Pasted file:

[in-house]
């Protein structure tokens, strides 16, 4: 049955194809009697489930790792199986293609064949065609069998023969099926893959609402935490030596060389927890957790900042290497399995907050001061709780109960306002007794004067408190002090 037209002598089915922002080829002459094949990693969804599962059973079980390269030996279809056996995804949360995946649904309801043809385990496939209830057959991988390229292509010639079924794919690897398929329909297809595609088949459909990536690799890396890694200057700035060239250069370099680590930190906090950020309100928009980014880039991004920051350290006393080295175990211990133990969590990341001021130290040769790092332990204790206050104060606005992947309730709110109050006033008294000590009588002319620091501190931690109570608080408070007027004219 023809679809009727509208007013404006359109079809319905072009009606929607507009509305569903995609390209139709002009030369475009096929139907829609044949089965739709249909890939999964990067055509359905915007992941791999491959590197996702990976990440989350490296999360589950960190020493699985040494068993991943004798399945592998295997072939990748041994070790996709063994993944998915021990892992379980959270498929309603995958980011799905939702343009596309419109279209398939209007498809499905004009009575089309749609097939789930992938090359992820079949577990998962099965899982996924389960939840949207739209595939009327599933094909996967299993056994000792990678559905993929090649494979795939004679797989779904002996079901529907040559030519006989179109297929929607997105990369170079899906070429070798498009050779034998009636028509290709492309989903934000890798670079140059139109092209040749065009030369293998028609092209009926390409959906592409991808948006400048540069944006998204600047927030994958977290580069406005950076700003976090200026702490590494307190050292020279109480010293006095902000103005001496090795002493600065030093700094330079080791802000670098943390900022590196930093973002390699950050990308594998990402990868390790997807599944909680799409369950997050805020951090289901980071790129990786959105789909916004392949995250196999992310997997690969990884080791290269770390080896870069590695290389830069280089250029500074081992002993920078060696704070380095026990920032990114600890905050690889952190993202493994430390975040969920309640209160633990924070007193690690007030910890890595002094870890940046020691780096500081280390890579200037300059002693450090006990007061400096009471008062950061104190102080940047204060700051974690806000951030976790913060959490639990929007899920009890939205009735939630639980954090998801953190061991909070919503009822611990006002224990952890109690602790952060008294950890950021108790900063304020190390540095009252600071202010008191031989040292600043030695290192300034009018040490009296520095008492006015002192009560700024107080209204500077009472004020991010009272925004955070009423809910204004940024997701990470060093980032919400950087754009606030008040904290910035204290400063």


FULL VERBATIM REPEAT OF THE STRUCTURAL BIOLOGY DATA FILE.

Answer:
[in-house]
């Protein structure tokens, strides 16, 4: 049955194809009697489930790792199986293609064949065609069998023969099926893959609402935490030596060389927890957790900042290497399995907050001061709780109960306002007794004067408190002090 037209002598089915922002080829002459094949990693969804599962059973079980390269030996279809056996995804949360995946649904309801043809385990496939209830057959991988390229292509010639079924794919690897398929329909297809595609088949459909990536690799890396890694200057700035060239250069370099680590930190906090950020309100928009980014880039991004920051350290006393080295175990211990133990969590990341001021130290040769790092332990204790206050104060606005992947309730709110109050006033008294000590009588002319620091501190931690109570608080408070007027004219 023809679809009727509208007013404006359109079809319905072009009606929607507009509305569903995609390209139709002009030369475009096929139907829609044949089965739709249909890939999964990067055509359905915007992941791999491959590197996702990976990440989350490296999360589950960190020493699985040494068993991943004798399945592998295997072939990748041994070790996709063994993944998915021990892992379980959270498929309603995958980011799905939702343009596309419109279209398939209007498809499905004009009575089309749609097939789930992938090359992820079949577990998962099965899982996924389960939840949207739209595939009327599933094909996967299993056994000792990678559905993929090649494979795939004679797989779904002996079901529907040559030519006989179109297929929607997105990369170079899906070429070798498009050779034998009636028509290709492309989903934000890798670079140059139109092209040749065009030369293998028609092209009926390409959906592409991808948006400048540069944006998204600047927030994958977290580069406005950076700003976090200026702490590494307190050292020279109480010293006095902000103005001496090795002493600065030093700094330079080791802000670098943390900022590196930093973002390699950050990308594998990402990868390790997807599944909680799409369950997050805020951090289901980071790129990786959105789909916004392949995250196999992310997997690969990884080791290269770390080896870069590695290389830069280089250029500074081992002993920078060696704070380095026990920032990114600890905050690889952190993202493994430390975040969920309640209160633990924070007193690690007030910890890595002094870890940046020691780096500081280390890579200037300059002693450090006990007061400096009471008062950061104190102080940047204060700051974690806000951030976790913060959490639990929007899920009890939205009735939630639980954090998801953190061991909070919503009822611990006002224990952890109690602790952060008294950890950021108790900063304020190390540095009252600071202010008191031989040292600043030695290192300034009018040490009296520095008492006015002192009560700024107080209204500077009472004020991010009272925004955070009423809910204004940024997701990470060093980032919400950087754009606030008040904290910035204290400063």